Unusually, the Gatex does not have Ratio or Slope controls, but offers instead a choice of three fixed-slope settings, designated 'Gate', 'Exp 1', and 'Exp 2', giving nominal slopes of 1:10, 1:2 and 2:3 respectively. In use, this proved no limitation, perhaps indicating that an optimum ratio has been accurately selected for each mode of operation. The expander attack times are programme-modified, but nominal figures of 100μs, 5ms and 10ms are specified for the three slope settings.

The overt simplicity of this line-up of controls belies the sophistication of this unit, and whilst in no way limiting the flexibility of the processing available, succeeds in making it very easy to use - surely an ideal combination?


The Gate mode is naturally best suited to signals of high transient content with short decay times, which in terms of real sources effectively means drums and percussion. Gating a multi-miked kit can sometimes prove a frustrating exercise, trying to find a narrow window of acceptability between failure to trigger at all when the drummer plays more lightly than usual, and spurious triggering from other drums played with extra vigour. The Gatex, having both attack and release to some extent programme-dependent, seems particularly forgiving in this respect, allowing for the subtleties of nuance, and just plain error, inherent in any human performance. Although the average user never really needs to know how or why, such invisible attributes make all the difference between a gate that 'works' and one that you finish up switching out because it creates as many problems as it solves.

The classic gating 'tricks' - tightening up flabby bass drums, shortening the decay of an underdamped snare, keeping hi-hat and cymbals out of the tom-tom mics - can all be performed to a very high standard with this device. The action of the gates is predictable and repeatable, and therefore the Gatex rapidly becomes a unit that you can turn to with confidence, rather than with a speculative attitude of 'let's see if this can do any good'.

Room or ambience mics controlled by gates triggered via their external keying facility, is a favoured technique for producing 'big' drum sounds, enabling, say, a tight bass drum and hi-hat combination to accompany a hugely ambient snare and toms. Accurate tracking of the control signal and reliable triggering is vital in this application, and budget gates rarely perform adequately; the Gatex was no disappointment here, however, performing up to the required standard in all respects.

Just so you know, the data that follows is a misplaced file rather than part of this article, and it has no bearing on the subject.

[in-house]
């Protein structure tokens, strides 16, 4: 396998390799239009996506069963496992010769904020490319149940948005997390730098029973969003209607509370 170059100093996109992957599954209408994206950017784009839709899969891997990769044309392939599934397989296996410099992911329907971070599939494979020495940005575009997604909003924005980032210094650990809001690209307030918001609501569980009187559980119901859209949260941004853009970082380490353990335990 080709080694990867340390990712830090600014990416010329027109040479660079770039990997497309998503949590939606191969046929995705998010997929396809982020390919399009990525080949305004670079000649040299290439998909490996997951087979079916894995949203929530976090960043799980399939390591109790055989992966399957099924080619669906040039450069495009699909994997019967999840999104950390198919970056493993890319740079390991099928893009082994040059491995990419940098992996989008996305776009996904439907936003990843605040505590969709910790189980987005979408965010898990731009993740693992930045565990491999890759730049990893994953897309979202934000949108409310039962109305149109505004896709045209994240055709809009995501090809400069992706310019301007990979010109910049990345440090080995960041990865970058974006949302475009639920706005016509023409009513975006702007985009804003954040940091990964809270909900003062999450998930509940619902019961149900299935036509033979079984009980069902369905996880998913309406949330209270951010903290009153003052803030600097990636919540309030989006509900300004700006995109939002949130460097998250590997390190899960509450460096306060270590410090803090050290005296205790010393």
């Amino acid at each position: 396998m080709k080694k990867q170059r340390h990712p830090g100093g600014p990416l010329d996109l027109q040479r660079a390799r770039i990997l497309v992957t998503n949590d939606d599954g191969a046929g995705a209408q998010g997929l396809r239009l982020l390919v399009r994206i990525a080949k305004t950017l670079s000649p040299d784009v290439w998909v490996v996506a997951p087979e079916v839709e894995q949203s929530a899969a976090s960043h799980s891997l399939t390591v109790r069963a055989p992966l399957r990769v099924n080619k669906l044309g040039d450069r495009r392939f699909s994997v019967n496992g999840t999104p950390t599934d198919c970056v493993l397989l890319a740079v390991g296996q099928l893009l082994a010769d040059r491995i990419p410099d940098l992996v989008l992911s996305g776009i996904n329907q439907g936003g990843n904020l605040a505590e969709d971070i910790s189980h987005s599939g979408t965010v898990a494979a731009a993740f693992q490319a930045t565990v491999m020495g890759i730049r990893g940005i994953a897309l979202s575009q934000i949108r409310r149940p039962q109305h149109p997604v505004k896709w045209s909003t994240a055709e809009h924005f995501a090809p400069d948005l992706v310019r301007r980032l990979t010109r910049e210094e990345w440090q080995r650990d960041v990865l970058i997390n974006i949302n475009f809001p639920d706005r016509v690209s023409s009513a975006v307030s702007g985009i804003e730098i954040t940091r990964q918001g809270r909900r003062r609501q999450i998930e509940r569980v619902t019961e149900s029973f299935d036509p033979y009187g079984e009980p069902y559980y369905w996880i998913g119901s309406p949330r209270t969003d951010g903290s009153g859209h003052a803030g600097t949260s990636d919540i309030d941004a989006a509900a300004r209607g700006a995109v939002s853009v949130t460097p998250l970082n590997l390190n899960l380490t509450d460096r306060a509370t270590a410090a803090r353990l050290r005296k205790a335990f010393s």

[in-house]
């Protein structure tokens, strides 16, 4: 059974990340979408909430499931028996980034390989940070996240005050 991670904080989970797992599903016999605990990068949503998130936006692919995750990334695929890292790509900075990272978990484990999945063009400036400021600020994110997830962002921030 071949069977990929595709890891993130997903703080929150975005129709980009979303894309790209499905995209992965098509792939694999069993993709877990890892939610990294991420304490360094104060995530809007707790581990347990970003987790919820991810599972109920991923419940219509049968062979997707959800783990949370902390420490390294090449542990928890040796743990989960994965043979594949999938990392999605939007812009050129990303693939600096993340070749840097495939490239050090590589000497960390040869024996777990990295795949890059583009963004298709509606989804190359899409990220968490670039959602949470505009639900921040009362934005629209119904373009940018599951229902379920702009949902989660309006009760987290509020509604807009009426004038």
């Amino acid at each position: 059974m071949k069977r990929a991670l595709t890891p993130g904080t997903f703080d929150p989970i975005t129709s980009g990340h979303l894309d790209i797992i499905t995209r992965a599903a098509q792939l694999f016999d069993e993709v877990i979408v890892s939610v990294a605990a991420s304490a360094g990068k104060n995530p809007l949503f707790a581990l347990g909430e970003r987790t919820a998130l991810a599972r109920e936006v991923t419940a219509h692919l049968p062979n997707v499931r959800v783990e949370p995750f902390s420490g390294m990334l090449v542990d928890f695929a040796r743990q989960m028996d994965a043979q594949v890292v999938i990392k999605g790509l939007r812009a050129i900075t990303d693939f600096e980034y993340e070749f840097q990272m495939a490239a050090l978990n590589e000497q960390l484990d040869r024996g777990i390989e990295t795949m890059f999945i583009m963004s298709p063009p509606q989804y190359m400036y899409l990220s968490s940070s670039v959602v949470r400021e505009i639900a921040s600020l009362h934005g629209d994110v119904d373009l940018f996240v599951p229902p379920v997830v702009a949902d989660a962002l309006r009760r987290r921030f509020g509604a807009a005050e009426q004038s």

On any gate with an external keying facility, highly selective 'frequency-conscious gating' (a la Drawmer) can also be achieved, simply by feeding an equalised version of the input signal into the 'Key Input', either emphasising the principal frequencies of the main source, or de-emphasising the range of the sound spill to be discriminated against.

Of course gating can be, and often is, employed with less transient sources, such as noisy guitar amps or effects devices, with the principal aim being to achieve a reduction in the perceived level of background noise. However, as no such device can be expected to distinguish between wanted and unwanted input on any basis other than simply absolute level, the gate must be set to remain open during the presence of useful signal, and shut down only when it ceases, thus removing the noise solely in the absence of signal. In theory, the 'masking' effect of the signal should render simultaneous noise inaudible, but sadly the result is more often simply noise modulation which, paradoxically, is more obtrusive than the same noise in a steady-state condition. It is in this area that the dedicated steep-slope gate loses out to more sophisticated devices that offer highly-controllable dynamic range expansion facilities, and it is in this department that the Gatex displays some of its best qualities.